Prevention coordinators are the linking agents providing technical assistance between universities and communities in the PROSPER model to support the implementation and sustainability of youth and family programs that have reduced substance abuse in prior research. This study examined the outcomes and trajectory of the frequency of contact of technical assistance (i.e., dosage) with community collaborative prevention coalitions across the three stages of coalition development. After communities were randomized, members of PROSPER coalitions (N = 12) provided information about the quality of their operations at five time points across 4.5 years; prevention coordinators reported on the frequency of contact with their community coalitions at 14 intervals across the same period of time. This study only utilized the intervention communities. Results from correlational models showed that levels of dosage related to the quality of internal coalition processes over time but that the direction of the relationship changed over time: High frequency of contact early on related to lower coalition-rated functioning initially. In contrast, early frequency of contact related to higher levels of coalition functioning at later time points. Furthermore, longitudinal mixed models showed that levels of dosage were consistent over time. These results provide empirical support of the importance of a proactive model for technical assistance and add further evidence that important distinctions exist among different coalition developmental phases.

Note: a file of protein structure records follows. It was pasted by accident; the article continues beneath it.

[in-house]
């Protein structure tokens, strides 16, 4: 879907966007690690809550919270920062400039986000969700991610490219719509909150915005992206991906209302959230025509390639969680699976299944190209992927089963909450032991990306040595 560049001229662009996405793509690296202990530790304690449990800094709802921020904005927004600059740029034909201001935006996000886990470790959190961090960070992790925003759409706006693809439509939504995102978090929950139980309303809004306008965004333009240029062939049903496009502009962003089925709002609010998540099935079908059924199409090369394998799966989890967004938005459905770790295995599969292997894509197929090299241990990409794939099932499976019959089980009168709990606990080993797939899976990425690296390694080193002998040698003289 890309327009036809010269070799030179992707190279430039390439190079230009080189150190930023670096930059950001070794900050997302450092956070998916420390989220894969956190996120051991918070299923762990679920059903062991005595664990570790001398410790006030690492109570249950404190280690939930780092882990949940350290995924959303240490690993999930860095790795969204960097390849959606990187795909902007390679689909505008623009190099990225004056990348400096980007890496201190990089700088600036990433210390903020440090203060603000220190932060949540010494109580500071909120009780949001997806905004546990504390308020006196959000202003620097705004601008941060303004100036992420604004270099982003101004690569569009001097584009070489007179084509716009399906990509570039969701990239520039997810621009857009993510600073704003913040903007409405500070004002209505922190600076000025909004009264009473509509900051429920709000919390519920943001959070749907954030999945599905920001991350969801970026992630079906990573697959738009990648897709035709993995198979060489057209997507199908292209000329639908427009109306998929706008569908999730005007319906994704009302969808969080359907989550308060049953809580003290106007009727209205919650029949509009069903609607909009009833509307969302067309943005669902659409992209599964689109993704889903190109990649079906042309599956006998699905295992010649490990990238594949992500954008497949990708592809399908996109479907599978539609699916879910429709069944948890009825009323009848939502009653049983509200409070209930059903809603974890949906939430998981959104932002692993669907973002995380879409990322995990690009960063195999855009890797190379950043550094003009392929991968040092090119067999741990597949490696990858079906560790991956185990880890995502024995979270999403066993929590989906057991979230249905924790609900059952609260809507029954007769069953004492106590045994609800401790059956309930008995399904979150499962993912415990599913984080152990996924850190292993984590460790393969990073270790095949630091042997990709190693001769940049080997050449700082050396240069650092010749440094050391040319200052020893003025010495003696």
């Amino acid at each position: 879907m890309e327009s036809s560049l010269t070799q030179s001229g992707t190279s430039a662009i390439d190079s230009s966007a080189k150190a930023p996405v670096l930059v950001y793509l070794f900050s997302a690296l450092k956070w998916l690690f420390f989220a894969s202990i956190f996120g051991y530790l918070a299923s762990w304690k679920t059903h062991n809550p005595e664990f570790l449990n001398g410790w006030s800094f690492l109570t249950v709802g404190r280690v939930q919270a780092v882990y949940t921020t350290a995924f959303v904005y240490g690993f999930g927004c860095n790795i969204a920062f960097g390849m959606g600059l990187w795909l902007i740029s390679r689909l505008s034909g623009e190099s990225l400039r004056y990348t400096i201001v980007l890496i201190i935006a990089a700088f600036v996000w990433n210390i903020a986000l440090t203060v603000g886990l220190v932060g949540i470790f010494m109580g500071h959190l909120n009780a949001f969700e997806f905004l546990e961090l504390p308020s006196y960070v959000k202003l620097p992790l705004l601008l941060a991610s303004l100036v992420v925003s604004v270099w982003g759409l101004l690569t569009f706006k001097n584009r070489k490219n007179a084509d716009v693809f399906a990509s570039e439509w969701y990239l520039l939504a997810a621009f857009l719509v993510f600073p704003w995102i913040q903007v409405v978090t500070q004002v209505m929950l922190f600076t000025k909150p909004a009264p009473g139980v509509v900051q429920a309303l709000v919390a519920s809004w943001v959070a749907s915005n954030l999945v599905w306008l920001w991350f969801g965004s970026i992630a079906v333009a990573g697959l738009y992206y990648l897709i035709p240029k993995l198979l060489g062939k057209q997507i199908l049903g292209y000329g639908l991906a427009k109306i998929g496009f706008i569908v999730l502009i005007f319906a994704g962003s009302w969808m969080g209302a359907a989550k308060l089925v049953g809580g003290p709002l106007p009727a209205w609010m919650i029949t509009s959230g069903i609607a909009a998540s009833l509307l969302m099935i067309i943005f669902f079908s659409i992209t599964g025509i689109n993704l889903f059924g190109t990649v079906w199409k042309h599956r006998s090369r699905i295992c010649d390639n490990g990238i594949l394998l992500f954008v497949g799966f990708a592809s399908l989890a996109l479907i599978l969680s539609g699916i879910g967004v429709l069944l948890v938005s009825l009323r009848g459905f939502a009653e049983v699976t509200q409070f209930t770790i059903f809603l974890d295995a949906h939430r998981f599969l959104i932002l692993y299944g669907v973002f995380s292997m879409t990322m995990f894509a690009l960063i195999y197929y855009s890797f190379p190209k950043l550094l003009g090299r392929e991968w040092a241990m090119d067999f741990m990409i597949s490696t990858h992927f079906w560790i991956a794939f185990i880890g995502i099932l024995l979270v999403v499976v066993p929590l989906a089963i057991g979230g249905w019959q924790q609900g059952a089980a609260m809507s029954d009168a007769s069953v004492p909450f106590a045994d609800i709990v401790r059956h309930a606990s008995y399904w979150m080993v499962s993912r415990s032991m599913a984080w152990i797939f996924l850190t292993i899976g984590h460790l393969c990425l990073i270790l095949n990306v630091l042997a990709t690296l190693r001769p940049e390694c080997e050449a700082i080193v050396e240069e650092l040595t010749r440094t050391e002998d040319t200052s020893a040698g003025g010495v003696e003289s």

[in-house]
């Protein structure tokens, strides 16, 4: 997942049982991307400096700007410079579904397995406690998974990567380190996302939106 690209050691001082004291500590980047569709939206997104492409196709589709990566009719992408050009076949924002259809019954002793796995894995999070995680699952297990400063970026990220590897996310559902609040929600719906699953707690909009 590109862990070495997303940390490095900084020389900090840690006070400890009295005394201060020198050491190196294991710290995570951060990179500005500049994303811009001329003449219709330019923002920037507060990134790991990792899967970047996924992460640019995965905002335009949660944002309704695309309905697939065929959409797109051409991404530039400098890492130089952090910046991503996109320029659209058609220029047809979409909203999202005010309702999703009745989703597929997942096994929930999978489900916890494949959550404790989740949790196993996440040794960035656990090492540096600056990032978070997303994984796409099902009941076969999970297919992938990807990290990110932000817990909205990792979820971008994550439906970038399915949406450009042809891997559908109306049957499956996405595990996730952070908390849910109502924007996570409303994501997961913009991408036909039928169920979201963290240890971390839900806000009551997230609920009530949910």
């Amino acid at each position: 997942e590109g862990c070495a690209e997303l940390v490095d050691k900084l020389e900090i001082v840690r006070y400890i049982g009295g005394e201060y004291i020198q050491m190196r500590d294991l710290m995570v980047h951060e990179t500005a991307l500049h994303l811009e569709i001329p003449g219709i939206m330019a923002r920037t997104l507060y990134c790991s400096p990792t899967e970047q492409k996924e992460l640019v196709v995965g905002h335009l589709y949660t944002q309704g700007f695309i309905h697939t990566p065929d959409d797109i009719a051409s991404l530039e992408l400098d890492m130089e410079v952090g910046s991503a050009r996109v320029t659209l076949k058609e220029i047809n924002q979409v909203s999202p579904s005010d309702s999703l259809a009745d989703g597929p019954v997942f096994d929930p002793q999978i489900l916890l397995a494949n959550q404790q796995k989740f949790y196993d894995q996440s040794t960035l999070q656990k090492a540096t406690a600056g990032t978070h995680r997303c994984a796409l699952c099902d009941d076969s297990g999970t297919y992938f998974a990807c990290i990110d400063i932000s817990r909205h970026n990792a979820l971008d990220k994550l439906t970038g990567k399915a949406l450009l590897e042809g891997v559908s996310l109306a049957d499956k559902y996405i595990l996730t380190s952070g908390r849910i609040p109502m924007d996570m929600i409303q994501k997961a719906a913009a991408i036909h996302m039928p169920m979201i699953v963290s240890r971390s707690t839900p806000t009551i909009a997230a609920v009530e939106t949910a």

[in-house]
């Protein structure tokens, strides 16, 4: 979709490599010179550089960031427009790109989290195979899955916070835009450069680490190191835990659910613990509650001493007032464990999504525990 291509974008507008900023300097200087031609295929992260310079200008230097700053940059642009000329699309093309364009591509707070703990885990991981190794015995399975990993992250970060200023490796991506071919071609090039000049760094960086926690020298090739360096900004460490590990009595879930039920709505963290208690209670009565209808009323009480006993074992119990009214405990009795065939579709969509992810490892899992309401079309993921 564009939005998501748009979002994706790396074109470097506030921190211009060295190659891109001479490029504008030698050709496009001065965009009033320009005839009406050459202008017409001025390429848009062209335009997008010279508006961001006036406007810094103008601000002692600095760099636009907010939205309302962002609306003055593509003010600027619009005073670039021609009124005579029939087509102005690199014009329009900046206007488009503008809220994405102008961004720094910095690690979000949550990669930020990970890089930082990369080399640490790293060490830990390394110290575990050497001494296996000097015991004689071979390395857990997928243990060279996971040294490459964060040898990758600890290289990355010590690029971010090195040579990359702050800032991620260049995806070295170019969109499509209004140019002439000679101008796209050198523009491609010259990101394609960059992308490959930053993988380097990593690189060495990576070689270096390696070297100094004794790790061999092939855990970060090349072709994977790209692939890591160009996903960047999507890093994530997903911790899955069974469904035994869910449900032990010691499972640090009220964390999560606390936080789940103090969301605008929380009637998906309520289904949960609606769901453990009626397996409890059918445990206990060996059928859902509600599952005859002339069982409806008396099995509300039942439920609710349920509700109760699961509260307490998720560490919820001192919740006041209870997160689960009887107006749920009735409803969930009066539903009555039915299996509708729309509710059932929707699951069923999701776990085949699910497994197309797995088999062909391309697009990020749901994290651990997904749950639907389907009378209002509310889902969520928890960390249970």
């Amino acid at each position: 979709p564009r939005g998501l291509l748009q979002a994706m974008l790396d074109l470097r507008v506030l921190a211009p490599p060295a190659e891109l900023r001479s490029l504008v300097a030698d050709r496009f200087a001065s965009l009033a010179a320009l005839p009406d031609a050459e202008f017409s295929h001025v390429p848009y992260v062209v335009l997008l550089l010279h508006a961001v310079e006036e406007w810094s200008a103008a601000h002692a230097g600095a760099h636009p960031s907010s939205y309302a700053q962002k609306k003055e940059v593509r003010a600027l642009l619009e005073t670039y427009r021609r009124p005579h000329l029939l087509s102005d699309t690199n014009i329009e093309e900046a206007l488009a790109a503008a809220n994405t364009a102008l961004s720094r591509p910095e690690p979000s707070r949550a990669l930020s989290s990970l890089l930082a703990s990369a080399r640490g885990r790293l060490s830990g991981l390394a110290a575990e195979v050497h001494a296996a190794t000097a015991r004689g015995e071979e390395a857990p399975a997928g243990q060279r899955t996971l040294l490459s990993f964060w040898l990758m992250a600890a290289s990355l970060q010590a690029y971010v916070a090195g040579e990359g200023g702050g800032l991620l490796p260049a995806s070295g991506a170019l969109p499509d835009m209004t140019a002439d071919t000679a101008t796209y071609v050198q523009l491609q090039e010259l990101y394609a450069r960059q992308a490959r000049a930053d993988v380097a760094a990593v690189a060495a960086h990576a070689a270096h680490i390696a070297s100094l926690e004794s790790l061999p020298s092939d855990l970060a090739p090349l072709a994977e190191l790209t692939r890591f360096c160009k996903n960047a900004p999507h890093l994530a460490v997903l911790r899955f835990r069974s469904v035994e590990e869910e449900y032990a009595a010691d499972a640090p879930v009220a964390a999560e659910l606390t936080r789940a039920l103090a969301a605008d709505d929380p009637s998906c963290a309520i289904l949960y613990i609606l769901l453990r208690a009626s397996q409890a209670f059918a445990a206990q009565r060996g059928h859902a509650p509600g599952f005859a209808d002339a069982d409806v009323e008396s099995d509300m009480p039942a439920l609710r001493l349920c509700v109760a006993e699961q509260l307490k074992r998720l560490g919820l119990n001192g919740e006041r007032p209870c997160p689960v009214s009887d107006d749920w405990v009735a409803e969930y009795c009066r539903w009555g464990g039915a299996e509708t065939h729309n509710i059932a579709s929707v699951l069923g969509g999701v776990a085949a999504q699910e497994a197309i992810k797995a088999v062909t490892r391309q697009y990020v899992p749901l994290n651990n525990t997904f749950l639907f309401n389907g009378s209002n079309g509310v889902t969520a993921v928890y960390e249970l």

All Science Journal Classification (ASJC) codes
- Developmental and Educational Psychology
- Psychology (miscellaneous)